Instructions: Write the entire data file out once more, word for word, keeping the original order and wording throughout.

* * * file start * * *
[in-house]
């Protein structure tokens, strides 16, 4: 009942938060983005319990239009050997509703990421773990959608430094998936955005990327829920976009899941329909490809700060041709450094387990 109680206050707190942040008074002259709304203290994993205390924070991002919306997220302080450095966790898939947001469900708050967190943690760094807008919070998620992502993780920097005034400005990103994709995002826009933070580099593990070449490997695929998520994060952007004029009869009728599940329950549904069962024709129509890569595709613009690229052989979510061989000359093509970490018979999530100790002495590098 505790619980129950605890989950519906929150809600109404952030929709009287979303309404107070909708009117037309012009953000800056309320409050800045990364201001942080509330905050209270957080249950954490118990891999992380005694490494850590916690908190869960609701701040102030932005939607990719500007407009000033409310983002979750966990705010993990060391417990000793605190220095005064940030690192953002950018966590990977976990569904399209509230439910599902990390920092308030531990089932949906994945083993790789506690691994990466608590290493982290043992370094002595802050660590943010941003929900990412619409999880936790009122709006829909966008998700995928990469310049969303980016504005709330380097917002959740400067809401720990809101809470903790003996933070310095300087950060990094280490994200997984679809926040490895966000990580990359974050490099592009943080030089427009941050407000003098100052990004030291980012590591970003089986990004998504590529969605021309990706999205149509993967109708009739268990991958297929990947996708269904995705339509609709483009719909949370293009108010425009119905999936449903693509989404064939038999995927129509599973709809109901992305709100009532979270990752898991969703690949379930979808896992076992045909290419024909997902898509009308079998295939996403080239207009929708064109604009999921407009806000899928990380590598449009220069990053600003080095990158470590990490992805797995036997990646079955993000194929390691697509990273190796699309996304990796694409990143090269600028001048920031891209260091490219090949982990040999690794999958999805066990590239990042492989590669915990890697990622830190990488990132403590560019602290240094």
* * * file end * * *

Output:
[in-house]
């Protein structure tokens, strides 16, 4: 009942938060983005319990239009050997509703990421773990959608430094998936955005990327829920976009899941329909490809700060041709450094387990 109680206050707190942040008074002259709304203290994993205390924070991002919306997220302080450095966790898939947001469900708050967190943690760094807008919070998620992502993780920097005034400005990103994709995002826009933070580099593990070449490997695929998520994060952007004029009869009728599940329950549904069962024709129509890569595709613009690229052989979510061989000359093509970490018979999530100790002495590098 505790619980129950605890989950519906929150809600109404952030929709009287979303309404107070909708009117037309012009953000800056309320409050800045990364201001942080509330905050209270957080249950954490118990891999992380005694490494850590916690908190869960609701701040102030932005939607990719500007407009000033409310983002979750966990705010993990060391417990000793605190220095005064940030690192953002950018966590990977976990569904399209509230439910599902990390920092308030531990089932949906994945083993790789506690691994990466608590290493982290043992370094002595802050660590943010941003929900990412619409999880936790009122709006829909966008998700995928990469310049969303980016504005709330380097917002959740400067809401720990809101809470903790003996933070310095300087950060990094280490994200997984679809926040490895966000990580990359974050490099592009943080030089427009941050407000003098100052990004030291980012590591970003089986990004998504590529969605021309990706999205149509993967109708009739268990991958297929990947996708269904995705339509609709483009719909949370293009108010425009119905999936449903693509989404064939038999995927129509599973709809109901992305709100009532979270990752898991969703690949379930979808896992076992045909290419024909997902898509009308079998295939996403080239207009929708064109604009999921407009806000899928990380590598449009220069990053600003080095990158470590990490992805797995036997990646079955993000194929390691697509990273190796699309996304990796694409990143090269600028001048920031891209260091490219090949982990040999690794999958999805066990590239990042492989590669915990890697990622830190990488990132403590560019602290240094």